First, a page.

Liquid crystal mystery solved after 10 years

Abbey Stirgwolt

Most people would be content to spend a Sunday afternoon vegging in front of a 76-inch TV screen.

Fewer would be willing to spend a Sunday afternoon – or any afternoon, for that matter – researching how that TV screen works.

For the past 10 years, physics professor Satyendra Kumar and his colleagues have devoted their time to solving that mystery by conducting a study on the alignment of liquid crystals.

Kumar and his team of two students and “at least two post-docs” recently made a landmark discovery in the field of liquid crystals, and thanks to their findings, computer screens, televisions and other LCD technology may eventually become cheaper and more efficient.

The team’s basic testing method, on the most fundamental level, involved rubbing a linen cloth over a series of polymer-coated surfaces, all containing liquid crystals: the same as a TV screen, a computer screen or a cell phone display screen. This rubbing causes the crystals to align.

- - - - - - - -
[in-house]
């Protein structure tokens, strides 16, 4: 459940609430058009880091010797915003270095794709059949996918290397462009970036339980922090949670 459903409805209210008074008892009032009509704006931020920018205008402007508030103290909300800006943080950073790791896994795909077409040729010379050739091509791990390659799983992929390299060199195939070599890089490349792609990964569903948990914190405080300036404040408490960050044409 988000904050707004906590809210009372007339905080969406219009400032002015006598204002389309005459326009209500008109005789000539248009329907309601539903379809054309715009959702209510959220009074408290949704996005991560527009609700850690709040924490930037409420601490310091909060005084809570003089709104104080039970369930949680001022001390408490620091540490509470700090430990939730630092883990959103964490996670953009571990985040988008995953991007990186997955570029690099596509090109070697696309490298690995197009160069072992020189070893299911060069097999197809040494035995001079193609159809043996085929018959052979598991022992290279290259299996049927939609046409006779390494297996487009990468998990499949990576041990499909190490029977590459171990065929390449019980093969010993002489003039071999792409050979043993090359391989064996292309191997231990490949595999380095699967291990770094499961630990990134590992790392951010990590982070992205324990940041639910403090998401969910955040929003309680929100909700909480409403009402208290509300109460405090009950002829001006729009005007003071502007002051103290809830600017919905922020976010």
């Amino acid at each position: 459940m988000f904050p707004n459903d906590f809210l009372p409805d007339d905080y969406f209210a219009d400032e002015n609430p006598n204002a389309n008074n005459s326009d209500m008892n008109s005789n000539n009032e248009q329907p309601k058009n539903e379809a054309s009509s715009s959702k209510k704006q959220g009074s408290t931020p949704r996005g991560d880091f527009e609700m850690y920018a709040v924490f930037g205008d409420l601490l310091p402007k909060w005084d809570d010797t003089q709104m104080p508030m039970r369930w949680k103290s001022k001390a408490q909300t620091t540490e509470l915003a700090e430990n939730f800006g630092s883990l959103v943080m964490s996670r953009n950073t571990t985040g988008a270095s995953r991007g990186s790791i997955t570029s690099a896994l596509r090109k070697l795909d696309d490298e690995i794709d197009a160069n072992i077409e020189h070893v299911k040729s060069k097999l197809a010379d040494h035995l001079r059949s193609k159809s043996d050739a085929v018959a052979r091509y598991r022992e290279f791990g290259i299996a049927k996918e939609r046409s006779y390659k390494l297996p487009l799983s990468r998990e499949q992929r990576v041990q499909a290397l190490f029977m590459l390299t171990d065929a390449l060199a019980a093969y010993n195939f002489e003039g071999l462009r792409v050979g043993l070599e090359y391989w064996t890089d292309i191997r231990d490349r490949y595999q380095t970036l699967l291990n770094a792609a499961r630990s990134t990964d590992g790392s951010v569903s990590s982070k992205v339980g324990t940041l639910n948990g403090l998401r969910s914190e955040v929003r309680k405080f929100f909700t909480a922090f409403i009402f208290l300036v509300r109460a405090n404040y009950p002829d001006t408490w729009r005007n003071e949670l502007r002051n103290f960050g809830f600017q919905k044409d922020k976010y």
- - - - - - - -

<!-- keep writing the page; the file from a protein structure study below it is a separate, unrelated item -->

“We tested over 100 glass surfaces,” Kumar said. Different types of cloth and ultraviolet rays, which produce the same effects, were also used in the tests. Combinations of these variables comprised the team’s research.

“When you rub a surface, you are creating surface roughness,” Kumar said. The scientific term for this is isotropy.

Kumar explained isotropy in this way: The teeth of a comb, for example, run parallel to one another, all facing one direction. If a person rubs his or her hand parallel to the direction of the comb’s teeth, this is classified as “smooth,” because there is little resistance.

However, if a person moves his or her hand in a perpendicular direction to the comb’s teeth, there is resistance because the direction of movement is perpendicular to the comb’s ridges.

Kumar and his colleagues discovered that this isotropy, which characterized each of the surfaces they tested, is directly related to how the crystals align, whether by surface rubbing or by use of ultraviolet rays.

Kumar said their research, funded by the National Science Foundation, is one of many steps to the improvement of liquid crystal technology.

“(This discovery) gives us a way to think of other methods to create means of crystal alignment,” Kumar said.

Kumar sees the discovery as a gateway into the emerging world of liquid crystal technology, though he admits there are discoveries yet to be made.

“There are still questions that need to be quantitatively answered,” he said.

Contact technology reporter Abbey Stirgwolt at [email protected].